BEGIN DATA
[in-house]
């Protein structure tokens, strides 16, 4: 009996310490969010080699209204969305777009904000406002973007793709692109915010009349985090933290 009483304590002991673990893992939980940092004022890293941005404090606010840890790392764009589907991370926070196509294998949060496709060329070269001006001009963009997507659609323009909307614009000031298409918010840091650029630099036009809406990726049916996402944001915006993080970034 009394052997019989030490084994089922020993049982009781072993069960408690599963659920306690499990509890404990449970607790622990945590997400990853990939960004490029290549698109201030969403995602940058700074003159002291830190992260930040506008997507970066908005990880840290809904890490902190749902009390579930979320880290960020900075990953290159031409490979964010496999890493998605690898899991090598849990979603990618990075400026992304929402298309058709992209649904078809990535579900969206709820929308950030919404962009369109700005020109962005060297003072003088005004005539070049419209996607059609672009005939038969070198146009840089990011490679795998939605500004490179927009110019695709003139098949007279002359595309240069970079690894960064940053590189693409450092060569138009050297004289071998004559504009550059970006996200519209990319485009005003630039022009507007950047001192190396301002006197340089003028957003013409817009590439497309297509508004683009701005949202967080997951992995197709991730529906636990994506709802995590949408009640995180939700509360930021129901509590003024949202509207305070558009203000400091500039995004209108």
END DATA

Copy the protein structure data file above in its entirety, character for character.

[in-house]
């Protein structure tokens, strides 16, 4: 009996310490969010080699209204969305777009904000406002973007793709692109915010009349985090933290 009483304590002991673990893992939980940092004022890293941005404090606010840890790392764009589907991370926070196509294998949060496709060329070269001006001009963009997507659609323009909307614009000031298409918010840091650029630099036009809406990726049916996402944001915006993080970034 009394052997019989030490084994089922020993049982009781072993069960408690599963659920306690499990509890404990449970607790622990945590997400990853990939960004490029290549698109201030969403995602940058700074003159002291830190992260930040506008997507970066908005990880840290809904890490902190749902009390579930979320880290960020900075990953290159031409490979964010496999890493998605690898899991090598849990979603990618990075400026992304929402298309058709992209649904078809990535579900969206709820929308950030919404962009369109700005020109962005060297003072003088005004005539070049419209996607059609672009005939038969070198146009840089990011490679795998939605500004490179927009110019695709003139098949007279002359595309240069970079690894960064940053590189693409450092060569138009050297004289071998004559504009550059970006996200519209990319485009005003630039022009507007950047001192190396301002006197340089003028957003013409817009590439497309297509508004683009701005949202967080997951992995197709991730529906636990994506709802995590949408009640995180939700509360930021129901509590003024949202509207305070558009203000400091500039995004209108």